Stifle joints were categorized into unchanged (mean TPA, 30.4°) and excessive (mean TPA before and after modification, 31.2° and 41.1°, respectively) TPA groups. The excessive TPA group underwent a TPA-increasing procedure (curvilinear osteotomy of the proximal aspect of the tibia) to achieve the desired TPA. A robotic system was used to apply a 30- and 60-N compressive load to specimens. The craniomedial band of the CCL, caudolateral band of the CCL, MCL, and LCL were sequentially transected; load application was repeated after each transection. Orthogonal force components were measured in situ. Forces on ligaments were calculated after repeated output force measurements as the contribution of each component was eliminated.

RESULTS

Increasing the compressive load increased tensile forces on the craniomedial and caudolateral bands of the CCL, but not on the MCL or LCL, in specimens of both groups. At the 60-N load, tensile force on the craniomedial band, but not other ligaments, was greater for the excessive TPA group than for the unchanged TPA group.

CONCLUSIONS AND CLINICAL RELEVANCE

Results indicated that stress on the CCL may increase when the compressive load increases. The TPA-increasing procedure resulted in increased tensile force on the CCL at a 60-N compressive load without affecting forces on the MCL or LCL.

Full access
in American Journal of Veterinary Research

Abstract

OBJECTIVE

To assess the motion of the proximal sesamoid bones (PSBs) relative to the third metacarpal bone (MC3) of equine forelimbs during physiologic midstance loads.

SAMPLE

8 musculoskeletally normal forelimbs (7 right and 1 left) from 8 adult equine cadavers.

PROCEDURES

Each forelimb was harvested at the mid-radius level and mounted in a material testing system so the hoof could be moved in a dorsal direction while the radius and MC3 remained vertical. The PSBs were instrumented with 2 linear variable differential transformers to record movement between the 2 bones. The limb was sequentially loaded at a displacement rate of 5 mm/s from 500 N to each of 4 loads (1.8 [standing], 3.6 [walking], 4.5 [trotting], and 10.5 [galloping] kN), held at the designated load for 30 seconds while lateromedial radiographs were obtained, and then unloaded back to 500 N. The position of the PSBs relative to the transverse ridge of the MC3 condyle and angle of the metacarpophalangeal (fetlock) joint were measured on each radiograph.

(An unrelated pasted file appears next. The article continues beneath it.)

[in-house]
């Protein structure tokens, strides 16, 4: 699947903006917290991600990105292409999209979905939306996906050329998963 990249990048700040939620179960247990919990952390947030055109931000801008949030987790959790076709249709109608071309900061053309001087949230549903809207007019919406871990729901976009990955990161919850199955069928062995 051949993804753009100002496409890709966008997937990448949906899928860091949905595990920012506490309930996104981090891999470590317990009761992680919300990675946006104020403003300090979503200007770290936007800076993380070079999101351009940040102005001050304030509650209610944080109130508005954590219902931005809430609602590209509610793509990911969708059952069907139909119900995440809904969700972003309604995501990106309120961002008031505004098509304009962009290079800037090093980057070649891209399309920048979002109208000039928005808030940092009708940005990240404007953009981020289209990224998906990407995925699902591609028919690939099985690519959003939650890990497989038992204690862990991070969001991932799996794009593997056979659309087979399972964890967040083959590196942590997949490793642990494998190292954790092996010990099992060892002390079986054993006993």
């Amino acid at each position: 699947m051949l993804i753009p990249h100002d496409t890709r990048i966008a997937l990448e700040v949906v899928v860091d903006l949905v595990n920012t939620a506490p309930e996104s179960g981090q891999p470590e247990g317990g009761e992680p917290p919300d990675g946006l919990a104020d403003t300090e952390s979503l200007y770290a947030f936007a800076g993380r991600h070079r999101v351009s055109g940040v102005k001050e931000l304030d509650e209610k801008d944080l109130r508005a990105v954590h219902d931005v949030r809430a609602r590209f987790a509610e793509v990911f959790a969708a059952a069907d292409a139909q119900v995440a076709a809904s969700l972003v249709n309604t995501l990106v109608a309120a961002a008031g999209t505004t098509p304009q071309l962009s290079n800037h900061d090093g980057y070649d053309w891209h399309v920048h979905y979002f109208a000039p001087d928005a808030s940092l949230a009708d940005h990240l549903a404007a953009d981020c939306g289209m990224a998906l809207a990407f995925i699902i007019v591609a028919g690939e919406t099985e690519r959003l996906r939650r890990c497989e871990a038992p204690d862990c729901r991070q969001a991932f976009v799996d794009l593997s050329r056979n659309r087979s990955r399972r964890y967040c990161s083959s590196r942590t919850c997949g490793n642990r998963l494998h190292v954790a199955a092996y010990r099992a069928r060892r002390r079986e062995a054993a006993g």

RESULTS

The distal edge of the PSBs moved distal to the transverse ridge of the MC3 condyle at 10.5 kN (gallop) but not at lower loads. The palmar surfaces of the PSBs rotated away from each other during fetlock joint extension, and the amount of rotation increased with load.

CONCLUSIONS AND CLINICAL RELEVANCE

At loads consistent with a high-speed gallop, PSB translations may create an articular incongruity and abnormal bone stress distribution that contribute to focal subchondral bone lesions and PSB fracture in racehorses.

Full access
in American Journal of Veterinary Research

Abstract

OBJECTIVE

To evaluate the ability of novel legwear designed to limit extension of the metacarpophalangeal joint (MCPJ) to redirect loading forces from the flexor apparatus during walk, trot, and canter on a treadmill and during unrestrained and restrained activity in a stall.

ANIMALS

6 adult horses without musculoskeletal disease.

PROCEDURES

Legwear-derived force data were recorded under 4 conditions: inactive state (unlimited legwear extension) and 3 active (restrictive) states (mild, 30° extension; moderate, 20° extension; or maximum, 10° extension). Associations between peak legwear loads and torques among legwear states and treadmill gaits and stall activities were assessed. The hair coat and skin of the forelimbs were examined for any legwear-induced adverse effects after testing.

RESULTS

During the treadmill exercises, moderate restriction of legwear extension resulted in significantly higher peak load and torque than mild restriction, and faster speeds (canter vs walk or trot and trot vs walk) yielded significantly higher peak load and torque. During in-stall activity, maximum restriction of legwear extension yielded significantly higher peak load and torque than moderate restriction. Unrestrained in-stall activity resulted in significantly higher peak load and torque than restrained activity. The legwear caused minimal adverse effects on the hair coat and skin of the forelimbs.